D.C. workers face potential firing in alleged unemployment fraud

February 6, 2012

Nearly 90 city employees were suspended Monday and face potential firing and prosecution for receiving unemployment benefits while holding their city jobs, District officials said.

In addition, about 40 former city workers cashed unemployment checks they were not entitled to and also face sanctions. In all, the city estimates it has paid out as much as $800,000 in unemployment benefits to working city employees since 2009.

“By holding people accountable, that sends a clear message we’re not tolerating this behavior,” said Lisa Mallory, director of the D.C. Department of Employment Services, which administers the jobless benefits program.

Monday’s action, which follows at least three years of scrutiny from local and federal authorities, represents an unusually broad crackdown on corruption in the District government workforce. The volume of benefits claims has soared alongside the District’s jobless rate, and investigators have taken an increasing interest in how the unemployment program guards against fraud.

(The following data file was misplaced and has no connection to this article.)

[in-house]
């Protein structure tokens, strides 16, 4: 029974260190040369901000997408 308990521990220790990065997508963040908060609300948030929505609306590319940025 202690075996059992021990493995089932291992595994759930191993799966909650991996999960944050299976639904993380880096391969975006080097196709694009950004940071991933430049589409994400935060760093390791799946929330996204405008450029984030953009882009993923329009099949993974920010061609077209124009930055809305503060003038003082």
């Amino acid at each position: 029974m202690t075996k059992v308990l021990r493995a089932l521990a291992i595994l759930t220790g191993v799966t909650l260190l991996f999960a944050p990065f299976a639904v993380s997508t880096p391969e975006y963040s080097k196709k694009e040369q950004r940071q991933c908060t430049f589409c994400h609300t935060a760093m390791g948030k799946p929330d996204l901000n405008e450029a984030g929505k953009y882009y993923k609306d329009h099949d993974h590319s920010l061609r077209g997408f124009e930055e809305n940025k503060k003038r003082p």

D.C. Inspector General Charles J. Willoughby and Attorney General Irvin B. Nathan are involved in the investigation, and authorities anticipate referring at least some cases to federal prosecutors for criminal action. Mallory, whose office continues to review cases, also said she has worked with the U.S. Department of Labor to prevent this type of fraud.

Employees accused of wrongdoing worked in various arms of the District government, including the public schools and the D.C. Council staff, according to a high-ranking official to Mayor Vincent C. Gray (D) who was not allowed to speak publicly on the investigation. Some of the employees, Mallory said, received $20,000 or more; others received only a few hundred dollars.

The alleged fraud is not complicated, nor is it uncommon in unemployment insurance programs: Workers apply for checks and receive them legitimately for a time but fail to inform authorities when they go back to work.

“Some are people who come in and out of government and never stopped [receiving unemployment checks]. Some may have worked in parts of an agency where for the summer months you don’t work,” Mallory said. “There are no clear patterns that we can discern. It’s just a matter of certifying you aren’t receiving income when you are receiving income.”

A Gray spokesman declined to release workers’ names Monday, citing privacy restrictions.